Results of all freezing curves containing size-resolved airborne dust particles are presented in pale yellow in Fig. 1. Each curve corresponds to one sampled filter collected in dust events. Freezing was observed from −5 to −25 ∘C for ambient filters, while blank filters froze between −20 and −30 ∘C. The freezing temperature range of the blank filters is similar to that of distilled water, far lower than that of ambient samples, indicating a low contribution of contaminants from the filters. Frozen fraction curves from sample M1, a set of highly ice-active samples in the collected samples, are also shown in Fig. 1, and each color depicts a different size class ranging from 0.18 to 10.0 µm. Droplets containing different size classes froze at different temperatures. On the whole, large particle samples froze at higher temperatures, while smaller-sized samples froze at lower temperatures, indicating different ice-nucleating abilities. Note that the effect of particle number size distribution on the frozen fraction curves needs to be considered, because fice(T) is sensitive to the number of particles at a given size class.
The total concentrations of INPs (NINP) as a function of temperature of all 14 samples, including 13 dust events and 1 non-dust condition (M4), are shown in Fig. 2a, marked by different colors. These results were obtained from the data in Fig. 1 using Eq. (2). In the sampling process, the eight-stage MOUDI collected particles in nine filters simultaneously. Each filter had a corresponding INP concentration, and each line in Fig. 2a represents the sum of INP concentrations from 0.18 to 10 µm in each sample. On the whole, the measured total NINP spanned 4 orders of magnitude from 10−2 to 102 L−1 of standard air, and freezing was measured between −5 and −25 ∘C for dust events and between −15 and −28 ∘C for the non-dust event. The total INP concentrations and freezing temperatures during dust and non-dust periods were significantly different, and the concentration increased by approximately 2 orders of magnitude during dust events at a given temperature, indicating that mineral dust particles are very efficient INPs in the immersion mode. For mineral dust samples, their initial freezing temperatures were similar ( ∘C). However, the variations in concentration between the samples were up to 2 orders of magnitude at a given temperature. The difference in INP concentrations was caused by dust particle properties including particle composition, particle loading, and the sample volume.
For comparison, two similar observations during dust events (Bi et al., 2019) and non-dust days (Chen et al., 2018b) in Beijing are illustrated in Fig. 2a. Bi et al. (2019) conducted a continuous measurement of INPs using a continuous-flow diffusion chamber–ice activation spectrometer (CFDC–IAS) from 4 May to 4 June 2018, and the NINP at −20 ∘C was 100±80 L−1 during dusty conditions, which agrees with the current study within 1 order of magnitude. For non-dust days, the concentrations in Chen et al. (2018b) are consistent with sample M4 in the present study.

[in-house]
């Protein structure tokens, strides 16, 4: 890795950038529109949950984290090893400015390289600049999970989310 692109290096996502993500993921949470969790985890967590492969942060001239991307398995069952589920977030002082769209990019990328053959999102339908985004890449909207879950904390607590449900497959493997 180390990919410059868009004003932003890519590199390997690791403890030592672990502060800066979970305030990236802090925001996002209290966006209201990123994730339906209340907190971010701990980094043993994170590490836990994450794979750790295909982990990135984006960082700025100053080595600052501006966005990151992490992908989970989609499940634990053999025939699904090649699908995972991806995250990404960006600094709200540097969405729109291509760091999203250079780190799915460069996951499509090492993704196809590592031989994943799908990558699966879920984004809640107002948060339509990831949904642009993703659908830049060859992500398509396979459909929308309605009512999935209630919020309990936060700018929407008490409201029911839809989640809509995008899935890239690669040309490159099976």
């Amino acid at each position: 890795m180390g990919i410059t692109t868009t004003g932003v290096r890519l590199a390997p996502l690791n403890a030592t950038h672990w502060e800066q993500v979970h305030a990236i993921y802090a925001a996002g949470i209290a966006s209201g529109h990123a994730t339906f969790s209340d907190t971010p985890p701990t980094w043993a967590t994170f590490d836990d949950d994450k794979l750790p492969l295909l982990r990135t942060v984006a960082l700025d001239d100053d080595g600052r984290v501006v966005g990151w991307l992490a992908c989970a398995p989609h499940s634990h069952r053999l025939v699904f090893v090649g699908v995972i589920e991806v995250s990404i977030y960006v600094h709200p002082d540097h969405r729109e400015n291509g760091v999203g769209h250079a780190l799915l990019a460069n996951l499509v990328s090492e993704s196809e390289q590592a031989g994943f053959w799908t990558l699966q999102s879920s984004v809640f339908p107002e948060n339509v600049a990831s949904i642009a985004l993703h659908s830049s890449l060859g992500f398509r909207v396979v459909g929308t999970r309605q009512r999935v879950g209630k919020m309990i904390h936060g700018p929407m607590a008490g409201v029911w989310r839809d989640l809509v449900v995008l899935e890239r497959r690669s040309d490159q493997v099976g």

The trend of NINP with temperature and particle size based on 13 mineral dust-dominated samples is depicted in Fig. 2b, where the size-resolved NINP ranged from 10−2 to 101 L−1 of standard air (see Table S2 for more detailed information). For each particle size, INP concentrations increased significantly with decreasing temperature. From another perspective, at a given temperature, NINP increased rapidly and then leveled when the particle size increased from 0.18 to 10 µm. This is explained by the fact that NINP depends not only on the activity of particles in a specific size range, but also on the total number concentration of the same-sized particles.
3.2 Difference of INPs between two transport pathways
In Fig. 3a, two distinct transport pathways, the northwest and north pathways, were identified during the sampling periods, based on air mass back trajectory analysis. These trajectories are consistent with the prevailing mineral dust transport pathways that affect the Beijing region (Huang et al., 2010; Sun et al., 2005). Combined with the geographical distributions of deserts, the northwest pathway passes through the Gobi Desert and Kubuqi sandy desert in northwest China, while the north route passes through Hunshadake, Horqin, and Hulun Buir sandy lands in northeastern China. These two pathways shown in Fig. 3 are based on seven dust events. Four samples (M6, M7, M8, and D7) originated from the northwest region, and three samples (M3, M5, and D6) were from the northern area. Sample D7 is not included in Fig. 3c because the size distribution data are partially missing, and surface area could not be fully derived. The other six samples (M1, M2, D2, D3, D4, and D5) did not follow these two pathways (see Fig. S2) and will not be discussed in this section.